First settled by Europeans in the 17th century, East Chelmsford (later renamed Lowell in honor of the founders' deceased business partner) became an important manufacturing center along the Merrimack River in the early 1820s. It was seen as an attractive site for the construction of a planned industrial city, with the Middlesex Canal (completed in 1803) linking the Merrimack to the Charles River, which flows through Boston, and with the powerful 32' Pawtucket Falls. The already existent Pawtucket Canal, designed for transportation around the Pawtucket Falls on the Merrimack, became the feeder canal for a 5.6-mile long system of power canals based around the falls. Unlike many other mill towns, however, Lowell's manufacturing facilities were built based on a planned community design. Specifically Lowell was planned as reaction to the mill communities in Great Britain, which were perceived as cramped and inhumane. Initially the factories of Lowell were built with ample green space and accompanying clean dormitories, in a style that anticipated such later architectural trends as the City Beautiful movement in the 1890s. Lowell attracted both immigrants from abroad and migrants from within New England and Quebec (including a large proportion of young women) who lived in the dormitories and worked in the mills.
The textile industry in New England experienced a sharp decline after World War II and by the 1960s, many of the Lowell's textile mill buildings were abandoned. In the late 1960s and early 1970s, several important forces came together from which emerged the Lowell National Historical Park. Congressman F. Bradford Morse assisted in the city's selection for "Model Cities" status; Brendan Fleming, UML, Math Department, faculty member, after his election to the Lowell City Council proposed the first Historic District “The Mill and Canal District” which was approved in 1972; Gordon Marker, Executive Director of Model Cities and an urban planner, was instrumental in designing the concept for an Urban Park based on Historic Preservation and Economic Revitalization; Patrick Mogan, Education Administrator and later Superintendent of Schools, was primarily interested in Lowell's children and strongly advocated the preservation and sharing of their cultural experiences; and the Lowell Historical Society which opened the Lowell Museum in 1976. Together these circles of interest became a collaborating force led by United States Senator and Lowell native Paul Tsongas to enact legislation for a national park. In 1978, the United States Congress established the Lowell National Historical Park, the Lowell Historic Preservation District, and the Lowell Historic Preservation Commission.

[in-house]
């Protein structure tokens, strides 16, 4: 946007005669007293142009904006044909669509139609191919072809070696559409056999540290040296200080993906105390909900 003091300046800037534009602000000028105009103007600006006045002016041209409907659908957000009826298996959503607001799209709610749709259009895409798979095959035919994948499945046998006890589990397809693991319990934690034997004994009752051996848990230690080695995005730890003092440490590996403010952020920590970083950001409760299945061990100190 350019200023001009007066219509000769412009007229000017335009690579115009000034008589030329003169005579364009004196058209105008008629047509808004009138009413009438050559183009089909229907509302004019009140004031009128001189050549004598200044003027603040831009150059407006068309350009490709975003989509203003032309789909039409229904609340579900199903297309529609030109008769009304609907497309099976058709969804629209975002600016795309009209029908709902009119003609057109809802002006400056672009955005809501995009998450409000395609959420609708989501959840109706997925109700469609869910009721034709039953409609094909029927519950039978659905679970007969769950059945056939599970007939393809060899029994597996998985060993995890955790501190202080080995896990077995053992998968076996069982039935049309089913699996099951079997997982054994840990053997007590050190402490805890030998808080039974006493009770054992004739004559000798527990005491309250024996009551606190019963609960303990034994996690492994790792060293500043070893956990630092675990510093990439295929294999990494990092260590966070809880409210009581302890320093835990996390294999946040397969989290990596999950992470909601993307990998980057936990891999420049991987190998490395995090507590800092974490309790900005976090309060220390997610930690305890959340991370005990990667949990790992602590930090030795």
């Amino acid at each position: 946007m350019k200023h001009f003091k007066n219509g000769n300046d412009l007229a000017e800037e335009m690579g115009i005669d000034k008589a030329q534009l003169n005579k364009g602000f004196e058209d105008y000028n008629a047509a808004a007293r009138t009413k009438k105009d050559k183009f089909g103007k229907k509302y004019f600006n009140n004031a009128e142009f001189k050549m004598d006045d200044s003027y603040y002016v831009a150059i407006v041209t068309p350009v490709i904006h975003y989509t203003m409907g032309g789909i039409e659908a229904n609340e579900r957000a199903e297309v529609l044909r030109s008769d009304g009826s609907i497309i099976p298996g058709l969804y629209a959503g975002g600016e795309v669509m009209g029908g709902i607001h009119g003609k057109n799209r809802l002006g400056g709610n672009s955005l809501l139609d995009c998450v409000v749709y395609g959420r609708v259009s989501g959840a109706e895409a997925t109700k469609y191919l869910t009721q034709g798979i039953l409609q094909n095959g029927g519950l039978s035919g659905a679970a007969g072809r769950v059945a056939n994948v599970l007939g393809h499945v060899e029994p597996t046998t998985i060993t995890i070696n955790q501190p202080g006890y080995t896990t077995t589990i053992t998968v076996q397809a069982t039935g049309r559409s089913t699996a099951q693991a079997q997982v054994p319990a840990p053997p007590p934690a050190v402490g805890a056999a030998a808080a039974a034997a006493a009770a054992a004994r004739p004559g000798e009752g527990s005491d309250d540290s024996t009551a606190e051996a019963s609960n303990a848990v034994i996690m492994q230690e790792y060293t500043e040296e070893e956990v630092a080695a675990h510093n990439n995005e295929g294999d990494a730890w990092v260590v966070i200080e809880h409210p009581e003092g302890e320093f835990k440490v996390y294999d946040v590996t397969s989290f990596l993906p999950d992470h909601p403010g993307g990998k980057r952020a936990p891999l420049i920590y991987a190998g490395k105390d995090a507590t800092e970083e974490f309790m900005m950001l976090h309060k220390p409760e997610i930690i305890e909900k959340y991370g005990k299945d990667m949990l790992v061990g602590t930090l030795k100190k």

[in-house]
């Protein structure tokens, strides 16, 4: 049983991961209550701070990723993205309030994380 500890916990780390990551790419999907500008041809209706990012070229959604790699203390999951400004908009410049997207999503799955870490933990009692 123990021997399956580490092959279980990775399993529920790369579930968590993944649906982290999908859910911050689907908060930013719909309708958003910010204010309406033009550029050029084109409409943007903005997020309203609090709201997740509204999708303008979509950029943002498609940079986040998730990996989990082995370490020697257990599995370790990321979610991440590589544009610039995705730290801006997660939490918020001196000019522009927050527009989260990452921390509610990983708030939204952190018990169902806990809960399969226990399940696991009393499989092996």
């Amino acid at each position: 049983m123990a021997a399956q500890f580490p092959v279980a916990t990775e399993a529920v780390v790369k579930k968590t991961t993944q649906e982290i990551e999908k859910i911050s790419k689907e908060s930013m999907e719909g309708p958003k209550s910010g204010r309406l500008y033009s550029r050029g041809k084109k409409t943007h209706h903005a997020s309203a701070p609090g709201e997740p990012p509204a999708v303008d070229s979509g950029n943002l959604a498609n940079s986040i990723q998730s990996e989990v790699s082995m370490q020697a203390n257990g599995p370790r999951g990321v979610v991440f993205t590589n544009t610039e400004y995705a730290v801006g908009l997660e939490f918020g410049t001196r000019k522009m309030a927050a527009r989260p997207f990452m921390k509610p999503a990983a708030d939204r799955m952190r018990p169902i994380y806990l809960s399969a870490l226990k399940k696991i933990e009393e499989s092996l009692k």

The park includes a visitor center, as well as many restored and unrestored sites from the 19th century. The visitor center provides a free self-guided tour of the history of Lowell, including display exhibits such as the patent model of a loom by local inventor S. Thomas.
A footpath along the Merrimack Canal from the visitor center is lined with plaques describing the importance of various existing and former sites along the canal. The Boott Mills along the Merrimack River, on the Eastern Canal, is the most fully restored manufacturing site in the district, and one of the oldest. The Boott Mill provides a walk-through museum with living recreations of the textile manufacturing process in the 19th century. The walking tour includes a detour to a memorial to local author Jack Kerouac, who described the mid-20th century declined state of Lowell in several of his books. A walkway along the river leads to several additional unrestored mill sites, providing views of restored and unrestored canal raceways once used by the mills. Additionally, the park includes the Patrick J Mogan Cultural Center, which focuses on the lives of Lowell's many generations of immigrants. Other exhibits include a working streetcar line, canal boat tours exploring some of the city's gatehouses and locks, and the River Transformed / Suffolk Mill Turbine Exhibit, which shows how water power, the Francis Turbine, ran Lowell's textile factories.